Russian President Vladimir Putin has proposed a conciliatory solution toward resolving the crisis on the Korean peninsula, noting that the incorporation of North Korea into joint development projects across the region could soothe the frayed nerves caused by the region's militarization and the ratcheting-up of tensions.
Such a move would not only serve mutually-beneficial economic interests of the divided Korean peninsula and Russia, Putin noted, but would help build trust and strengthen stability in the region.
The proposal, delivered Wednesday during a plenary session at the Eastern Economic Forum in Vladivostok and during a press conference with South Korean President Moon Jae-In the same day, comes in sharp contrast to bellicose U.S. calls for a further tightening of U.N. sanctions on Pyongyang after it successfully tested a hydrogen warhead capable of being mounted on an intercontinental ballistic missile.
"North Korea needs to be gradually involved in regional cooperation, Russia has some specific proposals that everyone knows about, which include building a joint railway connecting the Trans-Siberian Railway and Korean railways through North Korea, as well as the development of pipeline transport and North Korea’s ports to name a few," the Russian leader told the plenary meeting.
"We have much to offer and much to work on," Putin added. "At the same time, creating military atmosphere and raising hysteria is counterproductive and will lead nowhere," the Russian leader stressed.
Russia has consistently supported the goal of denuclearization on the Korean peninsula and has opposed Pyongyang's H-bomb test, but stresses the futility of notions that further military tensions could resolve the crisis.
"But it they do what they do, while they are not silly at all, it means that they expect a certain response from their opponents," Putin noted. "So why do you play along?"
A willingness to ensure the security of North Korea conditional on mutual compromises and acceptable yet firm parameters for cooperation is needed to find a peaceful solution, the Russian leader added.
"I assure you, if this path is adopted, then the situation in the region will gradually change, as well as relations between the Pyongyang and Seoul, and we will be able to expect some new steps," Putin said. "However, it is impossible to scare them,"
After all, he sardonically noted, the North Korean leadership presently feels that the next proposal put forward by the international community will be an invitation “to a cemetery.” Of course, “they will not agree to that.”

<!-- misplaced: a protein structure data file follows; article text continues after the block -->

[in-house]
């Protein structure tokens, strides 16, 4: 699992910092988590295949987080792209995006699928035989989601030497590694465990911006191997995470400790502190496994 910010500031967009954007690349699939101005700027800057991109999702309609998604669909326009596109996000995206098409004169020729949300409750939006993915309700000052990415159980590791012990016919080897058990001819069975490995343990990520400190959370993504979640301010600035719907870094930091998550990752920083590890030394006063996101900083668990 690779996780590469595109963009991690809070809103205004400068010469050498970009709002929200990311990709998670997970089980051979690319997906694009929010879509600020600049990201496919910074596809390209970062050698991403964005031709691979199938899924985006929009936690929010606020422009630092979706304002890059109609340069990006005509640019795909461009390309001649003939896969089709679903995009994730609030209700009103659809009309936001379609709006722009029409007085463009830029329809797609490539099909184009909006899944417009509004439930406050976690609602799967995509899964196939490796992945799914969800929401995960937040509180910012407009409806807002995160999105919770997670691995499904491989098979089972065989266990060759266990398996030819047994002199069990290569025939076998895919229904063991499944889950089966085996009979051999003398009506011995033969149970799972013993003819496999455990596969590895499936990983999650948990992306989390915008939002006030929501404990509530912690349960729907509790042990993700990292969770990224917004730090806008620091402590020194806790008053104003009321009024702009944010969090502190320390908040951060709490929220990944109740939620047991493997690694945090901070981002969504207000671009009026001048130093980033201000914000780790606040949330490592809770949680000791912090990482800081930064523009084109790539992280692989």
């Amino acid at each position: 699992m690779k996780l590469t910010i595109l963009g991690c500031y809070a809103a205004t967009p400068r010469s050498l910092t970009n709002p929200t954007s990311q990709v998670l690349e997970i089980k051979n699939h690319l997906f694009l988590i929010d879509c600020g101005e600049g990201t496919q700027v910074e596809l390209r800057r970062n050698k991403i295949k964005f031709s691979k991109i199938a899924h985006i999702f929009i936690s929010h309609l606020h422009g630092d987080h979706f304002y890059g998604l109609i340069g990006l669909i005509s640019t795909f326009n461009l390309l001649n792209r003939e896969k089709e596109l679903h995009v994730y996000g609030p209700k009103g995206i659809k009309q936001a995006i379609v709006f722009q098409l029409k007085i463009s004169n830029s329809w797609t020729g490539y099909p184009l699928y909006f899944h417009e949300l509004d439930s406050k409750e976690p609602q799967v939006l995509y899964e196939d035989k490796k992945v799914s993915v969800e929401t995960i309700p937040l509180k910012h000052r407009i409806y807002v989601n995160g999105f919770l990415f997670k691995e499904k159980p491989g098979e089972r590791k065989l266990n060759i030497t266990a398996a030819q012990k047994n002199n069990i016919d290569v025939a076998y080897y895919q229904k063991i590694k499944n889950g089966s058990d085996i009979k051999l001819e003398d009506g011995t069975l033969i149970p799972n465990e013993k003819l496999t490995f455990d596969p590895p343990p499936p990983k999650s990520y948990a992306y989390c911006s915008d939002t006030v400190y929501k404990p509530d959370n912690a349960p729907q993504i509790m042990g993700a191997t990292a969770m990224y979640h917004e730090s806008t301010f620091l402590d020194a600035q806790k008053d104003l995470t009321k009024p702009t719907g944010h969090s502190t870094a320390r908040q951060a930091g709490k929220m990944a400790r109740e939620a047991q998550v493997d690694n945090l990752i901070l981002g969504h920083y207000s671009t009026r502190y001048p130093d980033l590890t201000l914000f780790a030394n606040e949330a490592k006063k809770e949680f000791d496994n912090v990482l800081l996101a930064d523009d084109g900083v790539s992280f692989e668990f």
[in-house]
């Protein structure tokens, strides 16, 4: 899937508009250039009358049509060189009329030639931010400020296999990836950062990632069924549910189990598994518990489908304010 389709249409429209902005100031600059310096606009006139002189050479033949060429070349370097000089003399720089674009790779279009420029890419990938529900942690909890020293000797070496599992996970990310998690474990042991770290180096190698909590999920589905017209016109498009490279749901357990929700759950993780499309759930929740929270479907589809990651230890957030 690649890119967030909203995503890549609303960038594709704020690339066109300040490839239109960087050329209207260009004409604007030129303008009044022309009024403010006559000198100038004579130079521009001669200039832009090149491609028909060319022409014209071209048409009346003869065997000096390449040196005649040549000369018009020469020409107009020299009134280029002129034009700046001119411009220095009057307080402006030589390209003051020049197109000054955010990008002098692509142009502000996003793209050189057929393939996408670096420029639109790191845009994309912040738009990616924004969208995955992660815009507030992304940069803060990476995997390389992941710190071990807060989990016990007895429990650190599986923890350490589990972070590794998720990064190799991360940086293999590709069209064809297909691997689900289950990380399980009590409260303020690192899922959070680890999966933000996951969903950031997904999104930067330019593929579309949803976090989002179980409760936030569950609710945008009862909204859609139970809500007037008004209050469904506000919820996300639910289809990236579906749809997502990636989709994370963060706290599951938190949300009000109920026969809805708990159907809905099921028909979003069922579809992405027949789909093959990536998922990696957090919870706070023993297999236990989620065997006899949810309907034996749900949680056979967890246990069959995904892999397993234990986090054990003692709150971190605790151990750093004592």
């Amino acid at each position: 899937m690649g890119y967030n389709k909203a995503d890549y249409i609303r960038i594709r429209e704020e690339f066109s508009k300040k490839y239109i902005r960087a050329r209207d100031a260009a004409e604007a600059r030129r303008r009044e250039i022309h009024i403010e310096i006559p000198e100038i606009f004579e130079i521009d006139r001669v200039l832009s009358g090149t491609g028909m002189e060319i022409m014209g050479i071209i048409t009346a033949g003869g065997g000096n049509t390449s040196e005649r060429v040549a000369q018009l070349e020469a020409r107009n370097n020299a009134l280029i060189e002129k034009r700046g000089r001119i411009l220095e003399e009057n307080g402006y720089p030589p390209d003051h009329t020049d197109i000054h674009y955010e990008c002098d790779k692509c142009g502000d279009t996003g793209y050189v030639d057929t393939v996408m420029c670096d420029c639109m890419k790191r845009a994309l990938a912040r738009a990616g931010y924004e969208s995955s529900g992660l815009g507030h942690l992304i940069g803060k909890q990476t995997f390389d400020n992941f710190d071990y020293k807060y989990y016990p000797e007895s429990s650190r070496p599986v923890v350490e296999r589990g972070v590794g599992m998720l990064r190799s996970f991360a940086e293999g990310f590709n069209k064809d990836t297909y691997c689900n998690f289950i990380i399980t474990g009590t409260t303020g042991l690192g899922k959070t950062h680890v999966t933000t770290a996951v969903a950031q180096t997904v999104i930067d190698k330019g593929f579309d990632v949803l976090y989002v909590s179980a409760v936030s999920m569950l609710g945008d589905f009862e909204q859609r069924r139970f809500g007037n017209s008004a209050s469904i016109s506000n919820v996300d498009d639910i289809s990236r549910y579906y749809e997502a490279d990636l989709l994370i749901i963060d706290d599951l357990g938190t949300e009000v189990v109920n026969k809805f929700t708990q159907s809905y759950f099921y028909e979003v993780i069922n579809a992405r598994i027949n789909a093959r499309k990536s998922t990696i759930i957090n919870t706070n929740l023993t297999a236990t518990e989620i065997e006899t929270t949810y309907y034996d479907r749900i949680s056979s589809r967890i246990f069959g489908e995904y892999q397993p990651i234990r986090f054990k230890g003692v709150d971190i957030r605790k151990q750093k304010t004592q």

In an earlier press conference with South Korean President Moon, Putin raised similar ideas while urging regional leaders to “summon the presence of mind and to avoid taking steps that could escalate tensions.” In response, Moon noted his government's appreciation of Russia's support for the cause of building “a lasting peace on the Korean peninsula and improved relations between the two Korean states.”
Hours after Sunday's nuclear test, U.S. President Donald Trump logged onto Twitter to denounce North Korea as an embarrassment to China, which he claimed was "trying to help (end the crisis) but with little success."
He later pontificated about the possibility of stopping all U.S. trade with any country that maintained commercial relations with North Korea. Experts have scoffed at the former reality television host's proposal as hardly feasible and a likely bluff from the bombastic U.S. leader.
Despite that, U.S. Ambassador to the U.N. Nikki Haley appealed to the Security Council the following day to impose the strongest possible sanctions against Pyongyang, which she characterized as “begging for war.”
She also reiterated Trump's saber-rattling Tweets, adding that "every country that does business with North Korea" should be seen "as a country that is giving aid to their reckless and dangerous nuclear intentions” and could face sanctions.
In response, Russian Ambassador to the U.N. Vasily Nebenzya urged the "need to maintain a cool head and refrain from any action that can escalate tensions."
Russia and China both have extensive, if intermittently strained, trade links with Pyongyang, which enjoys considerable wealth in rare earth minerals.
Seoul's new leadership is also in favor of boosting efforts toward reintegrating the divided peninsula, despite its traditional role in the region's security architecture as a junior partner to the United States that has been under military occupation since 1945.